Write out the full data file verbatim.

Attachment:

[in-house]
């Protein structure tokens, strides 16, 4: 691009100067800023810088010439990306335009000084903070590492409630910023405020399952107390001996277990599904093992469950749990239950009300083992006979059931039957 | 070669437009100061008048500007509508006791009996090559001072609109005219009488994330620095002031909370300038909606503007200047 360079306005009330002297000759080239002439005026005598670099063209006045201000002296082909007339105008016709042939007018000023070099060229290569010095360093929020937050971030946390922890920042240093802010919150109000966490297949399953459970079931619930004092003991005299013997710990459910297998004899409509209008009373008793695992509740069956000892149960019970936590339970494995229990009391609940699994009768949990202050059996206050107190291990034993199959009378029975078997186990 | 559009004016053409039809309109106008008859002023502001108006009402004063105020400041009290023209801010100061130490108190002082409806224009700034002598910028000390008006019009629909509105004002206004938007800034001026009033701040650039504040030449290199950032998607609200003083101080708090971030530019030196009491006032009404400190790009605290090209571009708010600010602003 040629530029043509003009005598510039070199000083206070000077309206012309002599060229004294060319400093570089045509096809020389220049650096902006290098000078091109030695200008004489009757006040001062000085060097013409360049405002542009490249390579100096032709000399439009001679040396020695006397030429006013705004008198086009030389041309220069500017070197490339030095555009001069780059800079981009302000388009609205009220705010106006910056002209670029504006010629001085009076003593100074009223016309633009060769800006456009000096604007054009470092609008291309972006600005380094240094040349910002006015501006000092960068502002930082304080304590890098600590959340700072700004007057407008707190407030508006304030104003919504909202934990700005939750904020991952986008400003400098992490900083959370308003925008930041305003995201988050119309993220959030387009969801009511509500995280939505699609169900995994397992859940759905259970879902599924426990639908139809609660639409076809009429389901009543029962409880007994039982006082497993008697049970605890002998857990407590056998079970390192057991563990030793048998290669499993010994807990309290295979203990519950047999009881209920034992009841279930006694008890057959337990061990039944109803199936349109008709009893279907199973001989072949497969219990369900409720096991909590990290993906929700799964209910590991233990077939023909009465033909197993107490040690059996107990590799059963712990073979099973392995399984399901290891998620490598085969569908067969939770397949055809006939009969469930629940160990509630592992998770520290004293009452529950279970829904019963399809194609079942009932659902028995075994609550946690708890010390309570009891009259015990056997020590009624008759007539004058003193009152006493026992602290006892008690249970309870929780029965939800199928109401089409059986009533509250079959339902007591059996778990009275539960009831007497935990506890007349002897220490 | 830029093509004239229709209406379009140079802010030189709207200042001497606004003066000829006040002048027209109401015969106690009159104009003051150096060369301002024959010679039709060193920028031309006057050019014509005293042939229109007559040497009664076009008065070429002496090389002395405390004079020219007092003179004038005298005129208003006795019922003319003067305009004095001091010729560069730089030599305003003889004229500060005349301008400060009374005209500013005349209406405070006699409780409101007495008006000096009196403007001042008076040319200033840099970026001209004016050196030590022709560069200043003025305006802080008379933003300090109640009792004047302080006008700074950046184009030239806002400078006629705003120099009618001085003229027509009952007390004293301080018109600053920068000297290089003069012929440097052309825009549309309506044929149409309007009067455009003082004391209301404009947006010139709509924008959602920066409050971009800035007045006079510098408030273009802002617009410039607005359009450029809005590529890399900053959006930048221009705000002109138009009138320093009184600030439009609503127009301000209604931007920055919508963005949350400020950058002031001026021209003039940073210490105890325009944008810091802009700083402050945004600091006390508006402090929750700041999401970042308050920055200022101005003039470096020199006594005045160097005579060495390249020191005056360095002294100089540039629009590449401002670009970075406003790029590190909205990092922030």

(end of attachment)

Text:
[in-house]
């Protein structure tokens, strides 16, 4: 691009100067800023810088010439990306335009000084903070590492409630910023405020399952107390001996277990599904093992469950749990239950009300083992006979059931039957 | 070669437009100061008048500007509508006791009996090559001072609109005219009488994330620095002031909370300038909606503007200047 360079306005009330002297000759080239002439005026005598670099063209006045201000002296082909007339105008016709042939007018000023070099060229290569010095360093929020937050971030946390922890920042240093802010919150109000966490297949399953459970079931619930004092003991005299013997710990459910297998004899409509209008009373008793695992509740069956000892149960019970936590339970494995229990009391609940699994009768949990202050059996206050107190291990034993199959009378029975078997186990 | 559009004016053409039809309109106008008859002023502001108006009402004063105020400041009290023209801010100061130490108190002082409806224009700034002598910028000390008006019009629909509105004002206004938007800034001026009033701040650039504040030449290199950032998607609200003083101080708090971030530019030196009491006032009404400190790009605290090209571009708010600010602003 040629530029043509003009005598510039070199000083206070000077309206012309002599060229004294060319400093570089045509096809020389220049650096902006290098000078091109030695200008004489009757006040001062000085060097013409360049405002542009490249390579100096032709000399439009001679040396020695006397030429006013705004008198086009030389041309220069500017070197490339030095555009001069780059800079981009302000388009609205009220705010106006910056002209670029504006010629001085009076003593100074009223016309633009060769800006456009000096604007054009470092609008291309972006600005380094240094040349910002006015501006000092960068502002930082304080304590890098600590959340700072700004007057407008707190407030508006304030104003919504909202934990700005939750904020991952986008400003400098992490900083959370308003925008930041305003995201988050119309993220959030387009969801009511509500995280939505699609169900995994397992859940759905259970879902599924426990639908139809609660639409076809009429389901009543029962409880007994039982006082497993008697049970605890002998857990407590056998079970390192057991563990030793048998290669499993010994807990309290295979203990519950047999009881209920034992009841279930006694008890057959337990061990039944109803199936349109008709009893279907199973001989072949497969219990369900409720096991909590990290993906929700799964209910590991233990077939023909009465033909197993107490040690059996107990590799059963712990073979099973392995399984399901290891998620490598085969569908067969939770397949055809006939009969469930629940160990509630592992998770520290004293009452529950279970829904019963399809194609079942009932659902028995075994609550946690708890010390309570009891009259015990056997020590009624008759007539004058003193009152006493026992602290006892008690249970309870929780029965939800199928109401089409059986009533509250079959339902007591059996778990009275539960009831007497935990506890007349002897220490 | 830029093509004239229709209406379009140079802010030189709207200042001497606004003066000829006040002048027209109401015969106690009159104009003051150096060369301002024959010679039709060193920028031309006057050019014509005293042939229109007559040497009664076009008065070429002496090389002395405390004079020219007092003179004038005298005129208003006795019922003319003067305009004095001091010729560069730089030599305003003889004229500060005349301008400060009374005209500013005349209406405070006699409780409101007495008006000096009196403007001042008076040319200033840099970026001209004016050196030590022709560069200043003025305006802080008379933003300090109640009792004047302080006008700074950046184009030239806002400078006629705003120099009618001085003229027509009952007390004293301080018109600053920068000297290089003069012929440097052309825009549309309506044929149409309007009067455009003082004391209301404009947006010139709509924008959602920066409050971009800035007045006079510098408030273009802002617009410039607005359009450029809005590529890399900053959006930048221009705000002109138009009138320093009184600030439009609503127009301000209604931007920055919508963005949350400020950058002031001026021209003039940073210490105890325009944008810091802009700083402050945004600091006390508006402090929750700041999401970042308050920055200022101005003039470096020199006594005045160097005579060495390249020191005056360095002294100089540039629009590449401002670009970075406003790029590190909205990092922030």